Oral history interview with Samuel L. Pfaff by Samuel Pfaff( )

1 edition published in 2005 in English and held by 1 WorldCat member library worldwide

Samuel L. Pfaff was born and raised in Rochester, Minnesota. He received a public education and felt fortunate to have a fifth grade teacher who recommended him for accelerated academic work and to have a high school biology teacher who suggested he volunteer in a Mayo Clinic laboratory, subsequently contacting Dr. Peter Dyck at Mayo on Pfaff’s behalf. In Dyck’s neurology lab, Pfaff contributed to Dr. Jeff Yao’s research on Wallerian degeneration (the degeneration of nerves after injury); he presented his work at local, state, and, finally, National Science Fairs and because of it also won awards from the U.S. Navy and the state of West Virginia to attend a navy-themed camp in Hawaii and a science camp in West Virginia. He decided to attend a local college for his undergraduate degree, matriculating at Carleton College—a liberal arts school about forty minutes from his home. Dr. Ross Shoger’s class in developmental biology proved quite influential and Pfaff chose to pursue a doctoral degree in the sciences over a medical degree. He entered the University of California system for graduate school, studying at Berkeley with Peter Duesberg whose lab focused on how oncogenes function—working with retroviruses, RNA viruses, that could be grown on cells (mostly on chick embryos) which then led to a transformation of the cells and over proliferation—though this was slightly before Duesberg’s public claims that the Human Immunodeficiency Virus (HIV) was not the cause of Acquired Immune Deficiency Syndrome (AIDS). From Berkeley Pfaff went on to undertake a postdoctoral fellowship in developmental molecular biology with William Taylor at Vanderbilt University in Nashville, Tennessee, and then another with Thomas M. Jessell at Columbia University in New York, New York, working on molecular neurobiology and gene regulation of motor neuron development. After his postdoc he moved on to a position at the Salk Institute for Biological Studies in La Jolla, California, researching gene combinations for regulation of motor neurons in spinal cord development
Oral history interview with Roberta A. Gottlieb by Roberta A Gottlieb( )

1 edition published in 2003 in English and held by 1 WorldCat member library worldwide

Roberta A. Sanchez Gottlieb grew up on a cattle ranch about eighty miles from Albuquerque, New Mexico. She was heavily influenced by her parents who valued education and curiosity, and had several influential teachers in school who contributed to her intellectual development. After graduating from high school as valedictorian, Gottlieb matriculated at Bryn Mawr College. Almost immediately upon entering, however, she decided that she wanted to undertake more rigorous scientific research and so she transferred (after one semester) to Johns Hopkins University. While an undergraduate Gottlieb undertook biophysical research with Michael Beers, focusing on electron microscopy. Based on this experience she developed an interest in microtubule assembly, leading her to work with Douglas B. Murphy during her junior year. She decided to attend the Johns Hopkins University School of Medicine for her medical degree, conducting research on the MAP-2 protein. Marrying during medical school presented Gottlieb with the “two-body problem” for her residency (her husband was also a physician). They chose the University of Texas Health Science Center in Houston, where she completed a residency in pediatrics and a hematology-oncology fellowship under William J. Lennarz and Eugenie S. Kleinerman on immune response and protein kinase C inhibition; she also worked with Steven Buescher on neutrophils in the department of infectious diseases. After residency Gottlieb began a postdoctoral position with Michael Karin in molecular biology at the University of California, San Diego and subsequently took another postdoctorate with Bernard M. Babior, where she was able to indulge her interest in apoptosis. She then moved on to a position at the Scripps Research Institute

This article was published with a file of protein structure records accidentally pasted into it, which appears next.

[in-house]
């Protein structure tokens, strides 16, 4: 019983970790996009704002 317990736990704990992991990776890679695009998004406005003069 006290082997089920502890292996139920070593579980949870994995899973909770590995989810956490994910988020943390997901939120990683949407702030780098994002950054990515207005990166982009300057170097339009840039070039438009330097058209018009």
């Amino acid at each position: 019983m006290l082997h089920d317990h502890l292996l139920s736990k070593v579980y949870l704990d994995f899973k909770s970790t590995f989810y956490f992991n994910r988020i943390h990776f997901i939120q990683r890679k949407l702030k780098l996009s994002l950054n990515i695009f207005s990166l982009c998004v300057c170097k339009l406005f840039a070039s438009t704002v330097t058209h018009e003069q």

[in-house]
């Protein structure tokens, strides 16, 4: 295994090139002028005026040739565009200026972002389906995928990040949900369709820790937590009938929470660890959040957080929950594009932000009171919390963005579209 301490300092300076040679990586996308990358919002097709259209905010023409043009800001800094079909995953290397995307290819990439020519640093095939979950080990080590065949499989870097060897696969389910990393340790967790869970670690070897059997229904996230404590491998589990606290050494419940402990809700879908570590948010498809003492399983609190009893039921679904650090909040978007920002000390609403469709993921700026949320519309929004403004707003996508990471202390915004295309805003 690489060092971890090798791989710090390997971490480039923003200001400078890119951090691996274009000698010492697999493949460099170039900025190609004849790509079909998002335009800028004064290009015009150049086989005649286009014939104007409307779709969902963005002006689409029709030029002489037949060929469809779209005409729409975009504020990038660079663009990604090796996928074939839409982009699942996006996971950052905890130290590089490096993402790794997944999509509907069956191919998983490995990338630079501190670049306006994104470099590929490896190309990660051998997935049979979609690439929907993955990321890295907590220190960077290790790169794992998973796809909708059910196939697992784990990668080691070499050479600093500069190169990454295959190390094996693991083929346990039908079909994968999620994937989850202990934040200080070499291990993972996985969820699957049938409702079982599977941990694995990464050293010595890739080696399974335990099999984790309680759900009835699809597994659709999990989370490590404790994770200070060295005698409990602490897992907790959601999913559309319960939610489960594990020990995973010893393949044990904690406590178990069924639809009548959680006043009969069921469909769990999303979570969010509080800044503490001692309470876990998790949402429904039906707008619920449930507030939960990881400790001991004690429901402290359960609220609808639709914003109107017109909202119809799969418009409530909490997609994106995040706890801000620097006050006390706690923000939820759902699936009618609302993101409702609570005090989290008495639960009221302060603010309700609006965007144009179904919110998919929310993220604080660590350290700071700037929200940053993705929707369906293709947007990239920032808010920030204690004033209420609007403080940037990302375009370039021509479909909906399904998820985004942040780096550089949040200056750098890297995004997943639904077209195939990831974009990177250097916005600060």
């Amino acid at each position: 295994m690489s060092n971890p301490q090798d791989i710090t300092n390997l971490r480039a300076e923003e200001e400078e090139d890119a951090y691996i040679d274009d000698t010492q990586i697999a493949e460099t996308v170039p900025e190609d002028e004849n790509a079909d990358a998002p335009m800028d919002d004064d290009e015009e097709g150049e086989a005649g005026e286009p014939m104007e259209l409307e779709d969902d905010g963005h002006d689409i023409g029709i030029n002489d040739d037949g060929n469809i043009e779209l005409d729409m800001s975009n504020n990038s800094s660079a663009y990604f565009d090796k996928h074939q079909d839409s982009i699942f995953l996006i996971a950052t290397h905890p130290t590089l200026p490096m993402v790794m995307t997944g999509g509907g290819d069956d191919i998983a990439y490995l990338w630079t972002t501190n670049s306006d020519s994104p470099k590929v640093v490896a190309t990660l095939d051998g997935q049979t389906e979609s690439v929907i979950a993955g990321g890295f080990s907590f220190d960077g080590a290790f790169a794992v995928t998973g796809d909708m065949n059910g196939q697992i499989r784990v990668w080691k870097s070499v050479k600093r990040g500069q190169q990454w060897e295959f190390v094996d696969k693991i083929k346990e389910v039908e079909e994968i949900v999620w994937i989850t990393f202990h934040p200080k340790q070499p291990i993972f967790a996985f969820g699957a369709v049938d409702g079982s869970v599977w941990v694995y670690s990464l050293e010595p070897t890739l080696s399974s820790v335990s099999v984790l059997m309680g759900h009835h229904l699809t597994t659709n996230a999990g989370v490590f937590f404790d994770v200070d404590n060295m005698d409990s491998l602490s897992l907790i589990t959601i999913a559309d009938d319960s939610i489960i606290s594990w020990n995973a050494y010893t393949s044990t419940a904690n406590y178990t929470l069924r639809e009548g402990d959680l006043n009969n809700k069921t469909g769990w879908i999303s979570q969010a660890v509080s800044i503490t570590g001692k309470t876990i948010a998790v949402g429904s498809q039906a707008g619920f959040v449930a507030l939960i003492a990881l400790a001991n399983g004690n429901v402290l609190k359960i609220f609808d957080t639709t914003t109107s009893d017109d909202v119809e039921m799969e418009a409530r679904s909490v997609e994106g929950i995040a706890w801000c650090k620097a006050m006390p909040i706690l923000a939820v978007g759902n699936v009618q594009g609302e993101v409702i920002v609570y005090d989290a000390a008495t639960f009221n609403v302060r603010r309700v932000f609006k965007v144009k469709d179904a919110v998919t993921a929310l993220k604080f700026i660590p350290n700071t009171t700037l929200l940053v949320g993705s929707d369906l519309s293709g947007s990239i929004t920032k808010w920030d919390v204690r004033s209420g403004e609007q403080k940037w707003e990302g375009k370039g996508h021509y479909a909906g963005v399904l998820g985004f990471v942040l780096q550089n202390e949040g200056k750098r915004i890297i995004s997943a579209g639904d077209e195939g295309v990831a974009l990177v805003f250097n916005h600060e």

Oral history interview with Erol Fikrig by Erol Fikrig( )

1 edition published in 2000 in English and held by 1 WorldCat member library worldwide

Erol Fikrig was born in Istanbul, Turkey. The family moved to Queens, New York, when Fikrig was a child. Fikrig attended Cornell University, majoring in chemistry. He decided early, influenced by both his father and his college roommate, to go to medical school. He attended Cornell’s Weill School of Medicine. During his third and fourth years he studied in Brazil, where he became interested in vector-borne diseases. Interested in infectious disease and internal medicine, he did his residency at Vanderbilt University. Next, he became a fellow at Yale, where he worked in Richard Flavell’s laboratory. He was offered an assistant professorship in rheumatology at Yale, eventually becoming full professor. Fikrig continues to study Lyme disease and other related diseases
Oral history interview with Lynn Cooley by Lynn Cooley( )

1 edition published in 1996 in English and held by 1 WorldCat member library worldwide

Lynn Cooley grew up in Portland, Connecticut. Cooley matriculated into Connecticut College, where she majored in zoology. She also took a semester off to take a course at the Woods Hole Marine Biological Laboratory, which led to her participation on a research cruise. She applied to graduate schools, entering the University of Texas, where she persuaded Kwan Wang to take her into his lab to work on cytoskeletal proteins. Wanting to return to the East Coast, she transferred to Dieter Söll’s lab at Yale University, where he later suggested she complete her Ph.D. at the University of Texas while conducting research in his lab. Cooley then accepted a post doc appointment in Allan Spradling’s lab at the Carnegie Institution of Washington in Baltimore, Maryland, where she began researching the regulation of expression in follicle cells. She also developed a focus on the kelch and chickadee genes. This research continued when Cooley started her own lab at the Yale School of Medicine, in conjunction with students Feiyu Xue and Esther Verheyen. The lab’s research divided into two components: genes related to the function of ring canals and genes related to the regulation of actin in nurse cells
Oral history interview with Jonathan M. Horowitz by Jonathan Michael Horowitz( )